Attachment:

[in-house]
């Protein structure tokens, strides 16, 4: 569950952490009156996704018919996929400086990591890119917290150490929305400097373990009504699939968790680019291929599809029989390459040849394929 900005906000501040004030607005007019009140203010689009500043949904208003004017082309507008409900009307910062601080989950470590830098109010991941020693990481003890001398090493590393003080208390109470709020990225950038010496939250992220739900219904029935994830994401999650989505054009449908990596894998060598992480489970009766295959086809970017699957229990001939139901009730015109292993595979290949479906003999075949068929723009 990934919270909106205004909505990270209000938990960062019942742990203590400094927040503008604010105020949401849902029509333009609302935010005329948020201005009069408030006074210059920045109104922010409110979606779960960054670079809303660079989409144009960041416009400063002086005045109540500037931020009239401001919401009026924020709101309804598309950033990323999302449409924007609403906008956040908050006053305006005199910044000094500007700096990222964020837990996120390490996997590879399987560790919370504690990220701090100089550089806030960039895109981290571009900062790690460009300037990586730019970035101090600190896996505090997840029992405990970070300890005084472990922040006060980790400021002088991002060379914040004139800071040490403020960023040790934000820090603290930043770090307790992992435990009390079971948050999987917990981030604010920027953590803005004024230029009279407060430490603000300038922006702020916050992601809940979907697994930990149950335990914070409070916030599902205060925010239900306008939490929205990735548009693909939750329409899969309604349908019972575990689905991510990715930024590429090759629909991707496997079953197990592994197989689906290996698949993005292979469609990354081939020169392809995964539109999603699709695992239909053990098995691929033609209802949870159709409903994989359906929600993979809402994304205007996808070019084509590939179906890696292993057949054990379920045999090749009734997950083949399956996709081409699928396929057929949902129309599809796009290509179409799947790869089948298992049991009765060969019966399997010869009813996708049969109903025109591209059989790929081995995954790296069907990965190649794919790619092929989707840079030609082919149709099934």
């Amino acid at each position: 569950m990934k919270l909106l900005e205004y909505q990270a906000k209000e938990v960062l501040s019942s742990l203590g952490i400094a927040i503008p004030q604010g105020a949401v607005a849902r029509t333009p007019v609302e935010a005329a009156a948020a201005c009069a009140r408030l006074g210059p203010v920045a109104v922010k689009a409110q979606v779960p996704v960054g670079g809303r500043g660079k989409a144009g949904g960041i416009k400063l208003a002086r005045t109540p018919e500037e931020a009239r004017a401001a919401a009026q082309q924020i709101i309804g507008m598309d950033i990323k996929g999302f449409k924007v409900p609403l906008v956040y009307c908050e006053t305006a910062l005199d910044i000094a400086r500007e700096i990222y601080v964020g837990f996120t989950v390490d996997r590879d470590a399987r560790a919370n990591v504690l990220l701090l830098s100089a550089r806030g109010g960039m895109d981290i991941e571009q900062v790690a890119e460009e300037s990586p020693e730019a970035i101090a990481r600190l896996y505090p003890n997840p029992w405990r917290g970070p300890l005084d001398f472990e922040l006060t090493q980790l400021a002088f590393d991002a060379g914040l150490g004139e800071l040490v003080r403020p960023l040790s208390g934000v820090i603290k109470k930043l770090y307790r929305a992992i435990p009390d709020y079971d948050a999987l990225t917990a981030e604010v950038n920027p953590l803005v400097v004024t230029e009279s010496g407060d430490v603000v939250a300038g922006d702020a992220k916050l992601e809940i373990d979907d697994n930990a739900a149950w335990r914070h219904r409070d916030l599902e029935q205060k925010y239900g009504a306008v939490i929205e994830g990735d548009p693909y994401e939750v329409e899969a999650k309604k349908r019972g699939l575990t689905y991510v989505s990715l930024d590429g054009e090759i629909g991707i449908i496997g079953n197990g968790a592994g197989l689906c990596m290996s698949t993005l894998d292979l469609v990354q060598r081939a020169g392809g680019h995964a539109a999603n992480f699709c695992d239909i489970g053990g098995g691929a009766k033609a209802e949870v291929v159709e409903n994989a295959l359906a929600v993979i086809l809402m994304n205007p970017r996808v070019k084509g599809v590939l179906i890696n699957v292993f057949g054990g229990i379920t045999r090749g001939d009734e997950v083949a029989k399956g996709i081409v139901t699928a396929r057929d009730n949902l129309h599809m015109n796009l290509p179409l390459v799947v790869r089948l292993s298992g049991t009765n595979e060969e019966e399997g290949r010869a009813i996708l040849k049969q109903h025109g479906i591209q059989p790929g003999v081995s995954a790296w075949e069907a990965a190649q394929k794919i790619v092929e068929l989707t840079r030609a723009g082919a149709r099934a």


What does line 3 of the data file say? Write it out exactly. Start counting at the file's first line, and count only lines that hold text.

């Amino acid at each position: 569950m990934k919270l909106l900005e205004y909505q990270a906000k209000e938990v960062l501040s019942s742990l203590g952490i400094a927040i503008p004030q604010g105020a949401v607005a849902r029509t333009p007019v609302e935010a005329a009156a948020a201005c009069a009140r408030l006074g210059p203010v920045a109104v922010k689009a409110q979606v779960p996704v960054g670079g809303r500043g660079k989409a144009g949904g960041i416009k400063l208003a002086r005045t109540p018919e500037e931020a009239r004017a401001a919401a009026q082309q924020i709101i309804g507008m598309d950033i990323k996929g999302f449409k924007v409900p609403l906008v956040y009307c908050e006053t305006a910062l005199d910044i000094a400086r500007e700096i990222y601080v964020g837990f996120t989950v390490d996997r590879d470590a399987r560790a919370n990591v504690l990220l701090l830098s100089a550089r806030g109010g960039m895109d981290i991941e571009q900062v790690a890119e460009e300037s990586p020693e730019a970035i101090a990481r600190l896996y505090p003890n997840p029992w405990r917290g970070p300890l005084d001398f472990e922040l006060t090493q980790l400021a002088f590393d991002a060379g914040l150490g004139e800071l040490v003080r403020p960023l040790s208390g934000v820090i603290k109470k930043l770090y307790r929305a992992i435990p009390d709020y079971d948050a999987l990225t917990a981030e604010v950038n920027p953590l803005v400097v004024t230029e009279s010496g407060d430490v603000v939250a300038g922006d702020a992220k916050l992601e809940i373990d979907d697994n930990a739900a149950w335990r914070h219904r409070d916030l599902e029935q205060k925010y239900g009504a306008v939490i929205e994830g990735d548009p693909y994401e939750v329409e899969a999650k309604k349908r019972g699939l575990t689905y991510v989505s990715l930024d590429g054009e090759i629909g991707i449908i496997g079953n197990g968790a592994g197989l689906c990596m290996s698949t993005l894998d292979l469609v990354q060598r081939a020169g392809g680019h995964a539109a999603n992480f699709c695992d239909i489970g053990g098995g691929a009766k033609a209802e949870v291929v159709e409903n994989a295959l359906a929600v993979i086809l809402m994304n205007p970017r996808v070019k084509g599809v590939l179906i890696n699957v292993f057949g054990g229990i379920t045999r090749g001939d009734e997950v083949a029989k399956g996709i081409v139901t699928a396929r057929d009730n949902l129309h599809m015109n796009l290509p179409l390459v799947v790869r089948l292993s298992g049991t009765n595979e060969e019966e399997g290949r010869a009813i996708l040849k049969q109903h025109g479906i591209q059989p790929g003999v081995s995954a790296w075949e069907a990965a190649q394929k794919i790619v092929e068929l989707t840079r030609a723009g082919a149709r099934a």